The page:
By Michael Maikarfi

“Education makes people easy to lead but difficult to drive, easy to govern but difficult to enslave.” – Lord Henry Brougham. “Education is what has kept the heads of the Southern Kaduna people above the tide of times…Apart from the fact that we are so industrious, our early access to education and continuous commitment to it has consistently made us relevant both in the state, the nation and at the global arena. We must therefore, not neglect the ‘jaw bone’ with which we have fought and won our battles” – Mike Maikarfi.


Education is the bedrock of any society. Developing education therefore, would transcend to developing the potentials of a people for purposeful and productive living. Considering the wobbling educational performance of most African and developing countries, it has become imperative for government at all levels, communities and various stakeholders in such nations to take concrete and corrective measures towards revamping education in order to make it more responsive in preparing future leaders for productive enterprises and meaningful living.

The educational advancement in most developed nations like the US & UK are credited to the involvement of the various communities such as the District Authorities in the education enterprise. Another measure that has enhanced quality educational services in the West is the accountability measures that have been put in place by governments to ensure that the best education is delivered to citizens. Unfortunately, involving communities – district authorities and proper accountability measures have been relegated to the background in the educational practices of most developing nations.


As a matter of policy, many governments around the world see education as “an essential social service that must be provided for all citizens free of charge”, but in practice, this is negated as tax payers are milked to sustain government, and yet they pay direly to obtain educational service which, in most cases, is substandard and of a very poor quality.

The global economic melt-down and corruption are prime factors why many developing nations cannot shoulder the educational responsibility of their citizens. The low quality of education obtainable in most part of our continent is so visible in various shades. A glaring indicator is “the un-employable graduates’ syndrome”. This is a pathetic situation where many graduates in the job market today are un-employable. In most cases, such “un-employable graduates” hardly fit into jobs they are trained for.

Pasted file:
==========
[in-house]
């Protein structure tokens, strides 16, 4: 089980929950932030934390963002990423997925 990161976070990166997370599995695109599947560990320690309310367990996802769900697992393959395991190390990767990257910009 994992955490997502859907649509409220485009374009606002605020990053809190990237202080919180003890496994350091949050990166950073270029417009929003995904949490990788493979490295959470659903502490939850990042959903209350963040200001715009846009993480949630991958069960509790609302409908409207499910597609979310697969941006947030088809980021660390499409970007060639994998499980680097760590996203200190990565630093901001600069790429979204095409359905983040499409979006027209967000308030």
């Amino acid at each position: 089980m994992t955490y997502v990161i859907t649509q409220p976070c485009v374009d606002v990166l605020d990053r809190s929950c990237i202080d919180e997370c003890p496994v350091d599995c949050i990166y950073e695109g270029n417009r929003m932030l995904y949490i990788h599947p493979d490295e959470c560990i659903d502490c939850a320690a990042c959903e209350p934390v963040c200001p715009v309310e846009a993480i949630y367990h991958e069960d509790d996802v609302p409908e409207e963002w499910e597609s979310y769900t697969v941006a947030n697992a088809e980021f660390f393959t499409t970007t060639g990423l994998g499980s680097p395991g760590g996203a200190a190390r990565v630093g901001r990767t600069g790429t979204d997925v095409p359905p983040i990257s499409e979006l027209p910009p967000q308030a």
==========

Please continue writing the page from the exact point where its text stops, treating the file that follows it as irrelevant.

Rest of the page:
The undue emphasis on paper qualification seems to have overtaken the proper academic discipline required for proficiency and professionalism. Yet, the rat race in the struggle for a brighter future continues.


Research on community participation in remedying educational setbacks in some countries and communities around the world show that Community Educational Development Associations (C.E.D.A) are great bridges towards revamping education and re-positioning it for quality educational service delivery.

Objectives of Community Education Development Associations include:

1. Providing supportive educational services to schools in such communities on volunteer basis

2. Partnering with government through a fund for payment of some staff to fill up gaps where they exist or to provide special /specific educational services where necessary

3. Provision of infrastructure, furniture and equipment to schools in such communities

4. Provision of funds for scholarship support to students for studies at various levels

5. Annual lectures to awaken conscience on quality education

6. Community meetings to assess and review the impact and quality of educational services in the area with the view to making amends where necessary

7. Networking with relevant authorities and institutions toward securing admission for qualified graduates 8. Providing counseling services to students in need etc.

9. Constantly drawing the attention of government and relevant authorities to the challenges faced regarding education in such communities

10. Accessing donor agencies to for support towards improving education etc.

11. Identify all educational challenges in network with all relevant bodies towards addressing them.

This message is a wakeup call to the Southern Kaduna people, all communities in Africa and developing nations to set up their C.E.D.As in a bid to champion the course for a brighter future for our communities. Let’s remember that “No Nation Can Develop Beyond The Educational Level of its citizens”. Therefore, The foundation for the future must be laid now. Thank you.

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